In Don't Vote - It Just Encourages the Bastards, best-selling humorist P. J. O’Rourke, whose On the Wealth of Nations, about the foundations of economic,s has been published in 18 languages, delivers a hilarious theory of politics.
America’s most subversive conservative, O’Rourke describes government as a devil’s bargain between power, freedom, and responsibility, and goes on to hilariously skewer the politicians who have bargained with us to consolidate power, and the many mini-bargains and evasions that citizens have made with the consequences of their choices.
P. J. O'Rourke begins with a party game that comes to us from late-night giggle sessions in all-girls boarding schools: “Kill, F@#%, Marry.” Pick three men - or, in O’Rourke’s version, three political ideologies, i.e., Democrat, Republican, and Independents (a.k.a. Confused). Then you have to choose which to terminate with extreme prejudice, which to go for a roll in the hay with, and which to settle down with permanently for a boring life in the suburbs. This astute tool of political analysis works on the parts of government as well as on the political thinking that led to those parts: Kill the Department of Education, screw Social Security, and marry the Armed Forces. The same for political policies: Screw the bailout, marry a balanced budget, and national health care kills you.
O’Rourke explores the basis of our democracy - the aforementioned power, freedom, and responsibility, a.k.a. the “Kill, F@#%, Marry” of liberty and self-rule. O’Rourke favors - reluctantly, he admits - responsibility. From the woes of nation-building to the woes of letting politicians rebuild the automobile industry, no irresponsibility of America’s political establishment is spared. Why, he asks, was the health care reform debate framed in terms of health insurance? ("When your house is on fire, do you call Allstate or 911?") Listen to P. J. O’Rourke on the pathetic nature of politics and laugh through your tears or, what the hell - just laugh.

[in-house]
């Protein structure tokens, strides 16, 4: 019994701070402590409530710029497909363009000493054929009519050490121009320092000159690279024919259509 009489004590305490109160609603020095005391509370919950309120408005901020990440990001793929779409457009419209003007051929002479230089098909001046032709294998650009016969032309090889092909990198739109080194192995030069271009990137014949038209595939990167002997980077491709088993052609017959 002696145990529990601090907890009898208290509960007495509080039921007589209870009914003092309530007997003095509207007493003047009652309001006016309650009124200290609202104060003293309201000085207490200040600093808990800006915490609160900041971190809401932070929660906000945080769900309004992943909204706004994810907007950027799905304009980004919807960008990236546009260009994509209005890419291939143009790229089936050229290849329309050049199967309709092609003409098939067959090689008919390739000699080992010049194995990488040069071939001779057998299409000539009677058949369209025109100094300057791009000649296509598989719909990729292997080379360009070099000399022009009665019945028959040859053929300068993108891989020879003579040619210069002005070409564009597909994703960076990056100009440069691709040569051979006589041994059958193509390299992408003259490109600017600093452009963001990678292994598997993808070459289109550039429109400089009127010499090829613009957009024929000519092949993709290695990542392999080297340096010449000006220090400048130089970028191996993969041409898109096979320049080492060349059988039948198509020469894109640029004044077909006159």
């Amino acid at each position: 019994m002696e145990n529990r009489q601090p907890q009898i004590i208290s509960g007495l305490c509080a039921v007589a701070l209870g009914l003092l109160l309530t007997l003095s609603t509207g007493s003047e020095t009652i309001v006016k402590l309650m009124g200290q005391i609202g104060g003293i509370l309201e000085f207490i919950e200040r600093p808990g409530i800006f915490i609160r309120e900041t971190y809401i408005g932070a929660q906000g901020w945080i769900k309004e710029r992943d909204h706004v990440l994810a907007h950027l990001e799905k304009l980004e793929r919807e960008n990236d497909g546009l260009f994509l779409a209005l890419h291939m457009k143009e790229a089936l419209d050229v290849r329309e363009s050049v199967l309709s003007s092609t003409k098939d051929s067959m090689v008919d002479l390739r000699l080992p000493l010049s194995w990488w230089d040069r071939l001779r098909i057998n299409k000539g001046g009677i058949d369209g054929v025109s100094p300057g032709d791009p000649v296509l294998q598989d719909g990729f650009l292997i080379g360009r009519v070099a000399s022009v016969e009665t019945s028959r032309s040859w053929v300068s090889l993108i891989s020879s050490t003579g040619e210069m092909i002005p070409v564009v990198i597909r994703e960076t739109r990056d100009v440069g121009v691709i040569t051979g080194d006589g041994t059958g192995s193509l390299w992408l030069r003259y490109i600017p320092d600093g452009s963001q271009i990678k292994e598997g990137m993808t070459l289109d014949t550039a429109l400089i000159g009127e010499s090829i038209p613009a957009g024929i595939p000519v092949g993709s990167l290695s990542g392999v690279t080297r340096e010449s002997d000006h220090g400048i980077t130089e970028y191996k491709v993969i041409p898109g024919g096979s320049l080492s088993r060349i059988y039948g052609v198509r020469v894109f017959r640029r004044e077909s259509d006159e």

We've sent an email with your order details. Order ID #:
To access this title, visit your library in the app or on the desktop website.
Would be much funnier with a different narrator
No. I don't think Christopher Lane has the right tone to deliver what O'Rourke writes.
O'Rourke has very witty comments about the political system. The chapter about freedom was a bit too long.
It could have been miles better.
I wouldn't cut it, just make sure that he narration has the same tone as the book.
Amusement for political nuts